The Taliban’s disallowing of women in the country from university education, although on expected lines, is heart-wrenching in a country where women had begun to rise again.
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Taliban’s education ban
On Tuesday, the Taliban Education Minister Nida Muhammad Nasim said that the Taliban government would halt all women’s higher education in colleges and universities until further notice. They gave no reason as to why they were doing it, according to the English news channel Al Jazeera, which tried to reach them for information.
As reported by some Afghan women students, the Taliban blocked the gates of some prominent universities as soon as the decision was taken by the government and Women were not allowed to enter them. School-going Girls had already been banned by the Taliban when they came to power.
The ban on college-going women came after many of them had taken their recent university entrance tests.
The Taliban, which had earlier promised a much softer and more liberal stance after the American troops withdrew from Afghanistan, had not kept their word.
A teacher not wanting to disclose her name to the news channel Aljazeera said that she was surprised it took the Taliban one year to announce this decision. She had anticipated this to happen much before. Her students feel shattered, she said.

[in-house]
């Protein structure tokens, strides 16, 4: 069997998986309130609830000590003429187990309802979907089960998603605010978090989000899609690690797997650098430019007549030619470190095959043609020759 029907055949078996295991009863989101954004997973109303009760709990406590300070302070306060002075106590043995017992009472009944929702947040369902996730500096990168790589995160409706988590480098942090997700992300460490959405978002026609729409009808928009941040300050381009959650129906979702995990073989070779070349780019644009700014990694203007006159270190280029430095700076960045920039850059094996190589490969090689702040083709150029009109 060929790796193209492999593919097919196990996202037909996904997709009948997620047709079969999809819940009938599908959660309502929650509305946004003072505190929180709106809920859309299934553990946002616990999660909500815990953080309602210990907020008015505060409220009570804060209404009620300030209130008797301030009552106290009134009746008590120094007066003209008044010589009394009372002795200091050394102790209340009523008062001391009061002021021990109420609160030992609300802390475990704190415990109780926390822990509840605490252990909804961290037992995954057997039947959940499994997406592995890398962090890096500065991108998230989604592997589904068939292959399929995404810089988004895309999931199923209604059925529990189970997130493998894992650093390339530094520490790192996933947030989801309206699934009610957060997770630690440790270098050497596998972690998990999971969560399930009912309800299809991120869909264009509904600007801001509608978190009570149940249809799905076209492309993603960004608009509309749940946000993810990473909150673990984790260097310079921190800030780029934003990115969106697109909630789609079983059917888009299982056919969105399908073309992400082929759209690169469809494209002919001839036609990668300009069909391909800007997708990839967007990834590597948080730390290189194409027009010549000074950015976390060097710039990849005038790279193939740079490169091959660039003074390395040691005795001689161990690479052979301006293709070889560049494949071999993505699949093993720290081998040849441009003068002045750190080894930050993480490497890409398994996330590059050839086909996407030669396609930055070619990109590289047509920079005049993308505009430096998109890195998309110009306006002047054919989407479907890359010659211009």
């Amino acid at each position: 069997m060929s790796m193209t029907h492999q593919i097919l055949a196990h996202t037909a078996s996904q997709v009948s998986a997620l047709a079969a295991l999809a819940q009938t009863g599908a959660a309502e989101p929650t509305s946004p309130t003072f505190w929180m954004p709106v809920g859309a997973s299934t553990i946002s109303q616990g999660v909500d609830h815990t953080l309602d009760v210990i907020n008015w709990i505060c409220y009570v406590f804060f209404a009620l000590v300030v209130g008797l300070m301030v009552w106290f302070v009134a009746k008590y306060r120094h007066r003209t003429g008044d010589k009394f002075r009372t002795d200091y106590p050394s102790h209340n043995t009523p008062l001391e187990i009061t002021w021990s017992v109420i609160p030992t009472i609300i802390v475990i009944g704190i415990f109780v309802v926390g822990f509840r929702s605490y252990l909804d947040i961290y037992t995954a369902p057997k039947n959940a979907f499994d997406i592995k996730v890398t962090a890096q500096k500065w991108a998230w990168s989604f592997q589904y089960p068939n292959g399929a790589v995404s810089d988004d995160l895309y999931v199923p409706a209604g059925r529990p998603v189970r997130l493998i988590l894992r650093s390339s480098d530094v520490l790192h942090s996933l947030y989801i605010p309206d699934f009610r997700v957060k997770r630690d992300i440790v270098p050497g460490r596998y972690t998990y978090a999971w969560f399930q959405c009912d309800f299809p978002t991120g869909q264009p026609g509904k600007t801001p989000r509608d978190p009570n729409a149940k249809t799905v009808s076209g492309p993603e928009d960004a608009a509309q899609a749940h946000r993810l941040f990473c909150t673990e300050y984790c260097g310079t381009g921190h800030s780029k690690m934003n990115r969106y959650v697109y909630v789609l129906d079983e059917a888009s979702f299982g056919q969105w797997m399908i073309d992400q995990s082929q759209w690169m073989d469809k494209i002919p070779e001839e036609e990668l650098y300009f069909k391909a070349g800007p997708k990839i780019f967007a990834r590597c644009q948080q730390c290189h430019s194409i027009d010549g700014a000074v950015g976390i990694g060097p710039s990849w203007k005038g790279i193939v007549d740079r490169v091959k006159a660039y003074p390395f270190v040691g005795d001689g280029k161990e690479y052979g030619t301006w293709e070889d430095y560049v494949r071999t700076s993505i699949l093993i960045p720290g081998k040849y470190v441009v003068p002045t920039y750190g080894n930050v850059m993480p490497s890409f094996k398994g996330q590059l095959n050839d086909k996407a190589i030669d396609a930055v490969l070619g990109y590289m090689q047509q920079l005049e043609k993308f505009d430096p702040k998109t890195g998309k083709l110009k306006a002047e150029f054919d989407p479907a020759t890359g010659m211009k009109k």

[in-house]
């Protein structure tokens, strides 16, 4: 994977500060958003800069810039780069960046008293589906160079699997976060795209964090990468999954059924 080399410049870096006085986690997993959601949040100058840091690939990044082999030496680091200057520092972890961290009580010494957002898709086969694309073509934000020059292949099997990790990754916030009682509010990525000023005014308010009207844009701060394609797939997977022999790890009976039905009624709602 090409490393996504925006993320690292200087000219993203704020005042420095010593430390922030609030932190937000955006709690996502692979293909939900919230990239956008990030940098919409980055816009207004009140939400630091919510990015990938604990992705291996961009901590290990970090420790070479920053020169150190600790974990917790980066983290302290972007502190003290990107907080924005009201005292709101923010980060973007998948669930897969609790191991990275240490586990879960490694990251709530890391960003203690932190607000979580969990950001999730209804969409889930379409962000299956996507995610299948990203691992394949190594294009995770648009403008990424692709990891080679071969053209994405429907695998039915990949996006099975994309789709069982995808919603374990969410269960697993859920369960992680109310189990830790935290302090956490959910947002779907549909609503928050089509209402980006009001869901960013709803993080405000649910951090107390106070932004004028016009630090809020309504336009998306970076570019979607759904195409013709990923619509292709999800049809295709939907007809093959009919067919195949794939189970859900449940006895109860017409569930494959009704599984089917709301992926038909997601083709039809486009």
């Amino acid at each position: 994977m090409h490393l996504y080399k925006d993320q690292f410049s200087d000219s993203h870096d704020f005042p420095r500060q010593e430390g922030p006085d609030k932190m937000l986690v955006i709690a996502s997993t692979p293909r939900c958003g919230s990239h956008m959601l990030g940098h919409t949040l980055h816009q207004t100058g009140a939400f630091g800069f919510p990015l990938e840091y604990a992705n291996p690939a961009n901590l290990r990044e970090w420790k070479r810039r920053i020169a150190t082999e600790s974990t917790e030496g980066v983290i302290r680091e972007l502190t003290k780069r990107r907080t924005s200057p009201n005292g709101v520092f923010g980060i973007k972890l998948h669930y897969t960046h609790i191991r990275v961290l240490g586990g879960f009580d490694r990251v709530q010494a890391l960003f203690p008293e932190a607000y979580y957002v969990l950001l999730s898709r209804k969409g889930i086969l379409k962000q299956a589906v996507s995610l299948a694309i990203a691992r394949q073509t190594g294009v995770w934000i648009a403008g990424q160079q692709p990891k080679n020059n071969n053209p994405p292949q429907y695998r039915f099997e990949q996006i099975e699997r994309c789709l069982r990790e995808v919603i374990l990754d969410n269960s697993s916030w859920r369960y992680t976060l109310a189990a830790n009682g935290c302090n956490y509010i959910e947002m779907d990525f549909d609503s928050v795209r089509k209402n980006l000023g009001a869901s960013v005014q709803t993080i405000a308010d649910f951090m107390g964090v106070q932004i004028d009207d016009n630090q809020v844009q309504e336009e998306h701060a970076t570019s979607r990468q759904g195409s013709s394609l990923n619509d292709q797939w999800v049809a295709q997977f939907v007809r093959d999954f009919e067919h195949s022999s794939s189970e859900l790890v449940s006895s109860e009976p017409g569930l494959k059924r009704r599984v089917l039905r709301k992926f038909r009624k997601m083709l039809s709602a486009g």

The UN’s response
The UN special envoy in Kabul, Rina Siri, took to Twitter and wrote that the world should not keep silent during this extreme human rights violation against women. She added that no Muslim country other than Afghanistan under the Taliban had taken such a defiant stance as to forbid girls’ education.
It is hard to believe such a ban exists in today’s times because we live in a technologically advanced age, where exciting avenues are available for everybody to do anything they’d like.
UN’s High Commissioner for Human Rights Volker asked people to spare a thought for all the female doctors, lawyers, and teachers who contributed to the country’s development. “They will no longer be able to play a part in the country’s development,” He added.
The effects on Afghan economy
The UN Development Programme (UNDP) has estimated that excluding women from Afghanistan’s economy could cost the country $1bn, or 5 percent of its gross domestic product (GDP), and can have a telling effect on the country’s plans for progress.
There has been a 21% drop in employment across sectors since the Taliban’s takeover, according to the International Labour Organization (ILO).
The lukewarm international response
What defies any logic is the lukewarm response by western and other media to highlight the human rights abuse issue as vigorously as the last time. Politicians have not been as vocal as they were last time in supporting Afghan women.
We need to show solidarity with Afghan Women so that the Taliban are forced to reverse their decision of not allowing Afghan Women the right to an education. At the moment, the Taliban seem to be doing what they feel is right and don’t feel threatened by the international community.
Afghanistan is a country that finds itself at a crossroads once more. It will take a renewed commitment from the international community to ensure human rights in that country, particularly those of women and children.